This week the Government launched its 'fundamental challenge to the education status quo'. So far businesses have not produced the hoped-for radical ideas. Nicolas Barnard, Frances Rafferty and Geraldine Hackett report
SOME of Britain's biggest firms have signed up to the Government's education action zones initiative - but very few will be parting with hard cash.
In most of the 12 zones due to start in September, business involvement is measured in kind, not money. Some admit they have not yet raised the pound;250,000 private sector money required of them. That demonstrates the still-embryonic nature of the zones and the breakneck speed at which the 25 successful bids have been put together. The forums which will run the zones must now begin fleshing out their submissions.
Analysis of the first 12 suggests a shortage of the radical ideas ministers had hoped for - but a huge infusion of enthusiasm plus Government cash for go-ahead schools and authorities.
Charles Rigby of World Challenge Expeditions, a partner in the Grimsby bid, said: "About 15 per cent of every zone will be radical. But the other 85 per cent will be initiatives that have been tried elsewhere."
Most zones say teachers' pay and conditions are sacrosanct and only four will introduce the new advanced skills teacher grade.
But the present pay arrangements are flexible enough for teachers to be rewarded for extra responsibilities or voluntary longer hours. Several zones will second their best teachers onto specialist teams to spread good practice, with extra pay scale points.
The Government boasts that businesses will contribute almost pound;19 million over three years. Most is in kind.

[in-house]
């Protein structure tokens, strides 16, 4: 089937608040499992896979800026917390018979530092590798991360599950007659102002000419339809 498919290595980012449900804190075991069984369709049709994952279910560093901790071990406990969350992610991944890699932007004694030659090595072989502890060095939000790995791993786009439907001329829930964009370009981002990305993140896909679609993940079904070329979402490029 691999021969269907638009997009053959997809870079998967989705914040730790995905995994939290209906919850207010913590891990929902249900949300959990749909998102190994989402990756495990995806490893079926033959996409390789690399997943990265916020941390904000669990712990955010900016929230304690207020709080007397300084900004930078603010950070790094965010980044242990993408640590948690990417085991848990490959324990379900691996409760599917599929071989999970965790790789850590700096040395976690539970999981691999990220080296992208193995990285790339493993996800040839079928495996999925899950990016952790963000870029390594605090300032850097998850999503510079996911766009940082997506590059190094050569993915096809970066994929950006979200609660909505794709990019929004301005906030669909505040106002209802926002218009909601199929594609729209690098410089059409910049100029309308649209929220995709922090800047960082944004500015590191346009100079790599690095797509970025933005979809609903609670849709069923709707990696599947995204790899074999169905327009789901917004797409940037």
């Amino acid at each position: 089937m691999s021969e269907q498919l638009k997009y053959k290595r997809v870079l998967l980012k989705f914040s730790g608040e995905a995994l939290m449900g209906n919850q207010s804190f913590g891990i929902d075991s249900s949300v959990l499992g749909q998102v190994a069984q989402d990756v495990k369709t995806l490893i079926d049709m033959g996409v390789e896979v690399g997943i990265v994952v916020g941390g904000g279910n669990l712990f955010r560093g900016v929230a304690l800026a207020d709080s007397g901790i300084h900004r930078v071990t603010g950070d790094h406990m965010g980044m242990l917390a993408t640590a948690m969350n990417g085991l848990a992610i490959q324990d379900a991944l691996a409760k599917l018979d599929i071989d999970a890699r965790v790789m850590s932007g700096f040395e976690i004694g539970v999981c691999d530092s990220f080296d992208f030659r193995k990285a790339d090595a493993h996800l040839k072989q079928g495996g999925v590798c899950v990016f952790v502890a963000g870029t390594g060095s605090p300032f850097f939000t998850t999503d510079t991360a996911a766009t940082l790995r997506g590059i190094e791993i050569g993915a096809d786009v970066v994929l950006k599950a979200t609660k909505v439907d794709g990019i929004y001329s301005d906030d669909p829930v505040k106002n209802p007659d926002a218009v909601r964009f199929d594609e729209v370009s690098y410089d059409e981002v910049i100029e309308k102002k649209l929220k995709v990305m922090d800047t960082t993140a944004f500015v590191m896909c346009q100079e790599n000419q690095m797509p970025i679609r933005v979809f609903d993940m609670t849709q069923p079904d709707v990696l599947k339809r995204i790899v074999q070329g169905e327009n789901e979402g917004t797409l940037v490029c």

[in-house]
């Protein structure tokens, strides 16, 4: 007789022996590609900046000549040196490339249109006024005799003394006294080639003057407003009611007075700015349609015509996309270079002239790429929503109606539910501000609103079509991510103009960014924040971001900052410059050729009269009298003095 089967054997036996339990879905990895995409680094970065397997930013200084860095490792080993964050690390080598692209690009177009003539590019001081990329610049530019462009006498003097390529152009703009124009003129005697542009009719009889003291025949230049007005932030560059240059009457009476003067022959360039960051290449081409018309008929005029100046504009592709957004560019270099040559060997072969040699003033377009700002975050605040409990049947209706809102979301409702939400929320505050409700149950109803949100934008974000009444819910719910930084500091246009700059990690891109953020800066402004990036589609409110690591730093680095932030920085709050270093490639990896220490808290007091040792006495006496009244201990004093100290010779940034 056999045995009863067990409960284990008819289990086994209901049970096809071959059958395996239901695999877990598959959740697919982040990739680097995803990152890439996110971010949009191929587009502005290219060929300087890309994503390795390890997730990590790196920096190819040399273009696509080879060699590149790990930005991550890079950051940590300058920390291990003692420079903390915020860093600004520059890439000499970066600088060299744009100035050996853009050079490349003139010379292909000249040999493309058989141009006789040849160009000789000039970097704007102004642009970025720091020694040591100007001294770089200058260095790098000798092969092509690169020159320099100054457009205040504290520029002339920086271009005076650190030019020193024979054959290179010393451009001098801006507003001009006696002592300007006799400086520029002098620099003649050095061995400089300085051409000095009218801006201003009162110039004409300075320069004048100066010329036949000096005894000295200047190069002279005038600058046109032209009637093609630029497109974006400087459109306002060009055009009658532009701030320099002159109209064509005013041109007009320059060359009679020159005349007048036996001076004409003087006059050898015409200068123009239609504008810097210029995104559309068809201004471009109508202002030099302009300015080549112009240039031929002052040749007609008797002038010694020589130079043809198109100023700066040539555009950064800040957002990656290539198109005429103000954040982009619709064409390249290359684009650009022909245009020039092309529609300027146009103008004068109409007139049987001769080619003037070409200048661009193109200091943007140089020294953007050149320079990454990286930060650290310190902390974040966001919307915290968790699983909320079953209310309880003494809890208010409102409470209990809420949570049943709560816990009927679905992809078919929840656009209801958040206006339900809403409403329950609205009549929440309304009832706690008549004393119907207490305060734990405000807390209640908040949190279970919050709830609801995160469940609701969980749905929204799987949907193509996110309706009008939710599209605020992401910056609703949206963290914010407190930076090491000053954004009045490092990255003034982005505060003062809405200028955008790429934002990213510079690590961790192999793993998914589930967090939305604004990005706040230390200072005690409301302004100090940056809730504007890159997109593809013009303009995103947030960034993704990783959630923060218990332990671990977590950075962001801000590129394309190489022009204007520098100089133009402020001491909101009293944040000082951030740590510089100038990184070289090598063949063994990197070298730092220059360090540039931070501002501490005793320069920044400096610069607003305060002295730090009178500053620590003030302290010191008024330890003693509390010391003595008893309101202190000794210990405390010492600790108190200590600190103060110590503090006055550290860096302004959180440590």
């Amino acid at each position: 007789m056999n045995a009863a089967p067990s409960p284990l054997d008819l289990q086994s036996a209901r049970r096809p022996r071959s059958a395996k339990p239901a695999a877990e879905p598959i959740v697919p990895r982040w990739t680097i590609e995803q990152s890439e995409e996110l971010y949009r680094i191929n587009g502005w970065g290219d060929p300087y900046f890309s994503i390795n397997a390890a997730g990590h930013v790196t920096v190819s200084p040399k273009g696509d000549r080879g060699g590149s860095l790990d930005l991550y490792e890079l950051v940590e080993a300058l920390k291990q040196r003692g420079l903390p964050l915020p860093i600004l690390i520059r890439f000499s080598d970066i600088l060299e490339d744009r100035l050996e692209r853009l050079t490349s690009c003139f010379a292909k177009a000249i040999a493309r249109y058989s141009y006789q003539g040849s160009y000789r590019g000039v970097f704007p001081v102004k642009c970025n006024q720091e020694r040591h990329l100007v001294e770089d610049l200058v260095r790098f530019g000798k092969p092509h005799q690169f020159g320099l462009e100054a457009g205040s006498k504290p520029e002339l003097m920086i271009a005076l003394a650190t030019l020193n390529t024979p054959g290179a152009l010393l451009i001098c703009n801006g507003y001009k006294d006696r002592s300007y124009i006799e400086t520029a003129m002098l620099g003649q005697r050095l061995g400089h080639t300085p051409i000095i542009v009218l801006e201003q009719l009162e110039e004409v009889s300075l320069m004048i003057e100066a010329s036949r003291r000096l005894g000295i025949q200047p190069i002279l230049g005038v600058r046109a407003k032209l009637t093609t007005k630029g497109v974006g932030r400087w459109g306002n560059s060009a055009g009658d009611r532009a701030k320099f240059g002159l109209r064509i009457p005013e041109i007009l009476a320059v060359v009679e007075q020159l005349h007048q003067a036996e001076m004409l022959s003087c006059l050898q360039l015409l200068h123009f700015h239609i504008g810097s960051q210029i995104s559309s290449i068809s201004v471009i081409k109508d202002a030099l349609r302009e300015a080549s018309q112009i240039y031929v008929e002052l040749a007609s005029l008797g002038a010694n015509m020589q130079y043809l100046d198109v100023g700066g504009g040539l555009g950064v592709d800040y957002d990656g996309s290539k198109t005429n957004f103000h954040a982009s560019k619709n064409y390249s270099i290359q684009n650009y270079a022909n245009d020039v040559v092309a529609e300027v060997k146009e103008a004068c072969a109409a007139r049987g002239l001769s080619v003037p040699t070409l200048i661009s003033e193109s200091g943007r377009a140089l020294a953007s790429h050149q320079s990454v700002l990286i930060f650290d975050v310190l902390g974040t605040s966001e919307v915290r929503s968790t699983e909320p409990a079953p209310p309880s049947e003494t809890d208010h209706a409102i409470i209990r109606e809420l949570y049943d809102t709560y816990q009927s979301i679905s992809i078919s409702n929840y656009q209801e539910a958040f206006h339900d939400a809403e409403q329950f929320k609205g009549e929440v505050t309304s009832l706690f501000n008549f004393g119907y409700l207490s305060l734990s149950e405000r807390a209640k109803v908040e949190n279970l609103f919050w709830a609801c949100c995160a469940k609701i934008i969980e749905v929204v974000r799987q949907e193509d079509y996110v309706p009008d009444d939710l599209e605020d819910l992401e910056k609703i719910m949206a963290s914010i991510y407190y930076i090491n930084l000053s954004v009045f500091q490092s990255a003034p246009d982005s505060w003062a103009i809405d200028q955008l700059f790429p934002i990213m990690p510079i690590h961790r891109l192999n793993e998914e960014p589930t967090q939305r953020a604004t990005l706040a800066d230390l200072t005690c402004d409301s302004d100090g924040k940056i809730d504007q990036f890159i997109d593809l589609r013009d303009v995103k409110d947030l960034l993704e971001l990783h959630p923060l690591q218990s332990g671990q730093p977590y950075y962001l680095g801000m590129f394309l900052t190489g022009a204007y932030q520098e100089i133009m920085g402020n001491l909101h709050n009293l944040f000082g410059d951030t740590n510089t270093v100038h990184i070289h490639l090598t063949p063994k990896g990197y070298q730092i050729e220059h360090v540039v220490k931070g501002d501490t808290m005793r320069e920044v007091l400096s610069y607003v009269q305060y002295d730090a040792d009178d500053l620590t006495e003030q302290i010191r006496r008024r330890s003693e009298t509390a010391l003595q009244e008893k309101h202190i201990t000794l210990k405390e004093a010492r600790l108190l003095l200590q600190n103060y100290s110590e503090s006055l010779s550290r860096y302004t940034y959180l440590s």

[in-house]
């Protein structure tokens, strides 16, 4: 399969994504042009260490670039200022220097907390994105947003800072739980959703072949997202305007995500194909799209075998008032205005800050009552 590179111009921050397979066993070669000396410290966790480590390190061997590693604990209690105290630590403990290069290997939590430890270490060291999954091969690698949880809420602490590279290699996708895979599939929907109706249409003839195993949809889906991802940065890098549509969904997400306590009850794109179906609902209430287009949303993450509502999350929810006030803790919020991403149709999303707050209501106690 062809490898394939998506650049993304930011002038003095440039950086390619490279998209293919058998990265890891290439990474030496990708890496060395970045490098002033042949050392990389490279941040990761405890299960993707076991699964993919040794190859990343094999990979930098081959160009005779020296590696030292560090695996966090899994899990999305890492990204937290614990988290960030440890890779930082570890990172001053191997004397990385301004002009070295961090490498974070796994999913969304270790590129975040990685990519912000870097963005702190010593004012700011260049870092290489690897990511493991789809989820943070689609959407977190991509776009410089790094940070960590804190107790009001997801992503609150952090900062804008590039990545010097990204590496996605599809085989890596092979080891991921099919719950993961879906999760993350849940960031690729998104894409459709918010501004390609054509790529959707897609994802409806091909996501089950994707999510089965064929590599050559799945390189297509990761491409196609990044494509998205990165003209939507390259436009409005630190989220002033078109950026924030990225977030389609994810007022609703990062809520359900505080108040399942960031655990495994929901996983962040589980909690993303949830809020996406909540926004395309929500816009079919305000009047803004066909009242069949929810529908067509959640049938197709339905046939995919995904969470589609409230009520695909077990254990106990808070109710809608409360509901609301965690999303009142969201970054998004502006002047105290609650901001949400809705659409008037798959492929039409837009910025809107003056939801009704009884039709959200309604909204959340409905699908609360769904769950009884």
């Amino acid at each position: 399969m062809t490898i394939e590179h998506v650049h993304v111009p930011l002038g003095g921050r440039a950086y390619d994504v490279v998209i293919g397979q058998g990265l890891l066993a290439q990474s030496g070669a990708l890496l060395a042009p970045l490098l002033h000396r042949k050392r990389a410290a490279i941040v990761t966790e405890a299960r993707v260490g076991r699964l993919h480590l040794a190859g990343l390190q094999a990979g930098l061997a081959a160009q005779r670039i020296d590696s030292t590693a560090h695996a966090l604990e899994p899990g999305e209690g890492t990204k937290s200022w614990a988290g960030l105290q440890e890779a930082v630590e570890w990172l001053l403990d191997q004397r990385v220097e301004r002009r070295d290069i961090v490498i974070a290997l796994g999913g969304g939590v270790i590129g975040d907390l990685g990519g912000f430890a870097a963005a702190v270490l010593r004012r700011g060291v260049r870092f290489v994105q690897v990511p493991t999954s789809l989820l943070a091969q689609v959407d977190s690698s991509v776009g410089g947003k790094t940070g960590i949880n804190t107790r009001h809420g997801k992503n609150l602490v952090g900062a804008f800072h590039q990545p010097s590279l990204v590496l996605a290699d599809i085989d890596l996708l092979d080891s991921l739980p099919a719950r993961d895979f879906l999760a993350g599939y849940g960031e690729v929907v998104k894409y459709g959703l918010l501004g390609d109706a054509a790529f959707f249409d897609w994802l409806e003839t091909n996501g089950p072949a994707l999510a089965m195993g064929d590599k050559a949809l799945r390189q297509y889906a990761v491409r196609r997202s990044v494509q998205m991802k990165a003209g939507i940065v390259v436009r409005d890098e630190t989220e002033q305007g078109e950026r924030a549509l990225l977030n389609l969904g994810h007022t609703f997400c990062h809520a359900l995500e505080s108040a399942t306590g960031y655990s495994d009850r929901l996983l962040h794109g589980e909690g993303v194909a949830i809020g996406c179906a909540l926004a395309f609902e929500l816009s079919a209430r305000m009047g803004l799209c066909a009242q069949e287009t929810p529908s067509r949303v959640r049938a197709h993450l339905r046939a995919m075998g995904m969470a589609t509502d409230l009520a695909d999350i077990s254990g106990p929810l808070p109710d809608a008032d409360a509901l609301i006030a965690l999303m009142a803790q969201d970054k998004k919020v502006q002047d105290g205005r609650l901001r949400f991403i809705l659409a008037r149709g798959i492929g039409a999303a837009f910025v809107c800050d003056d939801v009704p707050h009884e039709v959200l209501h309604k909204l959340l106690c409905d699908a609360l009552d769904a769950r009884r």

Newcastle hopes for free management consultancy from Marks and Spencer. Blackburn expects blackboard-sized computer screens from TDSPromethean to allow whole-class teaching using the Internet. British Telecom is giving equipment and expertise in several zones. Shell is giving the time of senior managers to mentor headteachers in Lambeth. Leicester says firms already donate the equivalent of pound;250,000 a year - even before the zone is created.
The Government says that industry is leading two of the initial zones - Shell in Lambeth and Comcast in Middlesbrough. The relationship is more complex, with local authorities playing a leading role in both and calling bids a partnership. In Lambeth, the main private sector involvement comes from the Centre for British Teachers, a non-profit-making education consultancy which has helped design the bid with the co-operation of the local authority.
But most zones, such as Blackburn and Leicester, build on existing partnerships with local firms. Some, like Herefordshire, the only rural zone, also extend links with other agencies such as social services and health.
One bid - Croydon - is led by the schools of the New Addington estate which already have a long-standing partnership.
Bidders report initial scepticism among schools who fear being branded as failures. Zones typically include a handful of schools which have failed inspections, most also have schools which have good reports. Herefordshire and Weston-super-Mare have no failing schools. Several are bidding to create one or more specialist schools.
Where will the money go? Apart from the pound;100,000 zones expect to spend on average on administration, it will go on plugging the information technology gap, teacher training and teacher support, extending the school day, expanding early-years provision, or using schools for adult education.